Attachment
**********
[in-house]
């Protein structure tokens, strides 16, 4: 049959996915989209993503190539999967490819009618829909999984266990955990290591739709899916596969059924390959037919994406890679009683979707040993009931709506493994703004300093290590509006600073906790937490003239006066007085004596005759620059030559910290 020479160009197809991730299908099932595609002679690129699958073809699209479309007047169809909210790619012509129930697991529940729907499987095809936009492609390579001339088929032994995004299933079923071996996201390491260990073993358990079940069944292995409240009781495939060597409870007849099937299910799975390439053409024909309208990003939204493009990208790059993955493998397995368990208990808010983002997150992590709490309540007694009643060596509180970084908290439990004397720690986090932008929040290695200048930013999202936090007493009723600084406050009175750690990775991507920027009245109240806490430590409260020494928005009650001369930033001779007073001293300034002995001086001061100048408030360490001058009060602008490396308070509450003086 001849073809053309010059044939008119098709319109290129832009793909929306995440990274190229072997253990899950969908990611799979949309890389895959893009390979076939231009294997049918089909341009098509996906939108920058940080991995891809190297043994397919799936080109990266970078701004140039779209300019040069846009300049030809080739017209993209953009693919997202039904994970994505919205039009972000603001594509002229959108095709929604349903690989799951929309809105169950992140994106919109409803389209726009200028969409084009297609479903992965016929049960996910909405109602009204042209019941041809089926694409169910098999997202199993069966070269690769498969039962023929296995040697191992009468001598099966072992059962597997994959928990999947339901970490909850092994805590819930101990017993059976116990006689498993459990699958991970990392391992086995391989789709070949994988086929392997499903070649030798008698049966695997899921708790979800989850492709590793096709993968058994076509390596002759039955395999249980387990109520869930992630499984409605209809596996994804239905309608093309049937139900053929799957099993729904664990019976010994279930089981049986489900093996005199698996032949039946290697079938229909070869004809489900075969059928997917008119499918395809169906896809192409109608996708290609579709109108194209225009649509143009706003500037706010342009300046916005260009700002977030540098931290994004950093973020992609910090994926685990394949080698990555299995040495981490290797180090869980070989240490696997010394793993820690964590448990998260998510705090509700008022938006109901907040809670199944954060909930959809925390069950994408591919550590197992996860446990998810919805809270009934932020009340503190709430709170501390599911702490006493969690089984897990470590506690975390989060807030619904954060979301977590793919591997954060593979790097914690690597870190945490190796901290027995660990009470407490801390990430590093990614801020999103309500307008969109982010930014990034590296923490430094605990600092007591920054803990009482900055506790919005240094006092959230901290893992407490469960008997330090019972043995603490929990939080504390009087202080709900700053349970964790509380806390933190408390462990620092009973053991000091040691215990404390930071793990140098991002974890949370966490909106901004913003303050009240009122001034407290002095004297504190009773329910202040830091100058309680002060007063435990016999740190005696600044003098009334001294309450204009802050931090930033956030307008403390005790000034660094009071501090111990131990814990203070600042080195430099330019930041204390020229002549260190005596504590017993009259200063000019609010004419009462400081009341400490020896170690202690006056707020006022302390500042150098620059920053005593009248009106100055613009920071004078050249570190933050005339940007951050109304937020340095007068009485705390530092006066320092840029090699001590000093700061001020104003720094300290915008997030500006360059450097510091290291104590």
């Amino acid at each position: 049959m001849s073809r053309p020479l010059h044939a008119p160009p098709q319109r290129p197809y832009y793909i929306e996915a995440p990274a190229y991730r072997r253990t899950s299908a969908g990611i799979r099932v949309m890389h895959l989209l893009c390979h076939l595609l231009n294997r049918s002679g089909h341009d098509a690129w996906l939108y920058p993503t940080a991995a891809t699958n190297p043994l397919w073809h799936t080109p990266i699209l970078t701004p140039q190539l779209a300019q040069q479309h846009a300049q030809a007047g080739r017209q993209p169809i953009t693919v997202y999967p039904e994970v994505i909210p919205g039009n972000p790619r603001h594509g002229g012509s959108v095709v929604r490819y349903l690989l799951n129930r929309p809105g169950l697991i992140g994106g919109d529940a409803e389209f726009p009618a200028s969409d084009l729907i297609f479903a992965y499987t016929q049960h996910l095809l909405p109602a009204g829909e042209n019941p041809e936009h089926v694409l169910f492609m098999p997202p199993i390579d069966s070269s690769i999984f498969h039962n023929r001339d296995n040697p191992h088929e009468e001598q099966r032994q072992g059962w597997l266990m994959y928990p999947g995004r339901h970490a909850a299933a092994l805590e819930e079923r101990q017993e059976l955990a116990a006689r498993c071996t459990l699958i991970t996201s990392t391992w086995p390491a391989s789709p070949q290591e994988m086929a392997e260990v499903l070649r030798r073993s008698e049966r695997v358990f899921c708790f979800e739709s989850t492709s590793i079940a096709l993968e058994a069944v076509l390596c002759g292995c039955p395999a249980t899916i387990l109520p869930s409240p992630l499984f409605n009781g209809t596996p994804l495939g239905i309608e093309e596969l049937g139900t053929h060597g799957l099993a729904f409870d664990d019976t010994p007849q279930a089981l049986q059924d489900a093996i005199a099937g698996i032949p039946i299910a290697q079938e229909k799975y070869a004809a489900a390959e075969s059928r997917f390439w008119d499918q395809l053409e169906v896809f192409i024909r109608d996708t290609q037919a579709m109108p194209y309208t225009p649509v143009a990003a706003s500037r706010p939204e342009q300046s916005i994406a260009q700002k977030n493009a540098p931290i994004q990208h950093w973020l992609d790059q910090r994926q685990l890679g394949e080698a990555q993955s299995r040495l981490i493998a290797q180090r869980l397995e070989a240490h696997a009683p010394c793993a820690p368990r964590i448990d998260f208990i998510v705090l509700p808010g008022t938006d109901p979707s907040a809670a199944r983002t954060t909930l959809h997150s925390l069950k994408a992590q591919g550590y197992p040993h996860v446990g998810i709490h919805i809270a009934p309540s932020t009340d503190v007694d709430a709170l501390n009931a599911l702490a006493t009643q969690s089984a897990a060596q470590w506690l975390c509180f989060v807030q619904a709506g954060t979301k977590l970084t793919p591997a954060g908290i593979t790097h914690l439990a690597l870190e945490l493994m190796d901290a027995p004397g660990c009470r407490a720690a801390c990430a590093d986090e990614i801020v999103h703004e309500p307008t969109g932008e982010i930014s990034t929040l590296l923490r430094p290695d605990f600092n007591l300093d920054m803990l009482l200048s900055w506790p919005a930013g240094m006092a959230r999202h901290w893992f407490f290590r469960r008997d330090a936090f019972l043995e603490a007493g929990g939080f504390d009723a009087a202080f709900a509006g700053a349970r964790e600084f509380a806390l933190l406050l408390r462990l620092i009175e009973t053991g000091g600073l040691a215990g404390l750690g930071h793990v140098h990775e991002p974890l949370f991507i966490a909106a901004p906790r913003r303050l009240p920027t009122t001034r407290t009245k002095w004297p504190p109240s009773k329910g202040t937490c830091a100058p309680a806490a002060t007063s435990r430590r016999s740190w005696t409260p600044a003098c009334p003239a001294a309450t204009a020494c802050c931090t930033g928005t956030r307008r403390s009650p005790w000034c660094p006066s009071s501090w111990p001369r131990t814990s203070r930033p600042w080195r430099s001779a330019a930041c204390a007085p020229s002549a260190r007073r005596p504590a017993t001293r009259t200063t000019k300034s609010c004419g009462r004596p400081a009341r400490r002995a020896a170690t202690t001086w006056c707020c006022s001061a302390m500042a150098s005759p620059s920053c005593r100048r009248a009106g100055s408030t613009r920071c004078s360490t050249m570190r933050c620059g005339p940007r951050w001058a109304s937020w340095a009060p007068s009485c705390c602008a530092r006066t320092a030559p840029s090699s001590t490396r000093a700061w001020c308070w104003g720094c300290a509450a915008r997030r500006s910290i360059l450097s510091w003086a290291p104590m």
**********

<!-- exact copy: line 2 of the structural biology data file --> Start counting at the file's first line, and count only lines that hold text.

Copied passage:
């Protein structure tokens, strides 16, 4: 049959996915989209993503190539999967490819009618829909999984266990955990290591739709899916596969059924390959037919994406890679009683979707040993009931709506493994703004300093290590509006600073906790937490003239006066007085004596005759620059030559910290 020479160009197809991730299908099932595609002679690129699958073809699209479309007047169809909210790619012509129930697991529940729907499987095809936009492609390579001339088929032994995004299933079923071996996201390491260990073993358990079940069944292995409240009781495939060597409870007849099937299910799975390439053409024909309208990003939204493009990208790059993955493998397995368990208990808010983002997150992590709490309540007694009643060596509180970084908290439990004397720690986090932008929040290695200048930013999202936090007493009723600084406050009175750690990775991507920027009245109240806490430590409260020494928005009650001369930033001779007073001293300034002995001086001061100048408030360490001058009060602008490396308070509450003086 001849073809053309010059044939008119098709319109290129832009793909929306995440990274190229072997253990899950969908990611799979949309890389895959893009390979076939231009294997049918089909341009098509996906939108920058940080991995891809190297043994397919799936080109990266970078701004140039779209300019040069846009300049030809080739017209993209953009693919997202039904994970994505919205039009972000603001594509002229959108095709929604349903690989799951929309809105169950992140994106919109409803389209726009200028969409084009297609479903992965016929049960996910909405109602009204042209019941041809089926694409169910098999997202199993069966070269690769498969039962023929296995040697191992009468001598099966072992059962597997994959928990999947339901970490909850092994805590819930101990017993059976116990006689498993459990699958991970990392391992086995391989789709070949994988086929392997499903070649030798008698049966695997899921708790979800989850492709590793096709993968058994076509390596002759039955395999249980387990109520869930992630499984409605209809596996994804239905309608093309049937139900053929799957099993729904664990019976010994279930089981049986489900093996005199698996032949039946290697079938229909070869004809489900075969059928997917008119499918395809169906896809192409109608996708290609579709109108194209225009649509143009706003500037706010342009300046916005260009700002977030540098931290994004950093973020992609910090994926685990394949080698990555299995040495981490290797180090869980070989240490696997010394793993820690964590448990998260998510705090509700008022938006109901907040809670199944954060909930959809925390069950994408591919550590197992996860446990998810919805809270009934932020009340503190709430709170501390599911702490006493969690089984897990470590506690975390989060807030619904954060979301977590793919591997954060593979790097914690690597870190945490190796901290027995660990009470407490801390990430590093990614801020999103309500307008969109982010930014990034590296923490430094605990600092007591920054803990009482900055506790919005240094006092959230901290893992407490469960008997330090019972043995603490929990939080504390009087202080709900700053349970964790509380806390933190408390462990620092009973053991000091040691215990404390930071793990140098991002974890949370966490909106901004913003303050009240009122001034407290002095004297504190009773329910202040830091100058309680002060007063435990016999740190005696600044003098009334001294309450204009802050931090930033956030307008403390005790000034660094009071501090111990131990814990203070600042080195430099330019930041204390020229002549260190005596504590017993009259200063000019609010004419009462400081009341400490020896170690202690006056707020006022302390500042150098620059920053005593009248009106100055613009920071004078050249570190933050005339940007951050109304937020340095007068009485705390530092006066320092840029090699001590000093700061001020104003720094300290915008997030500006360059450097510091290291104590």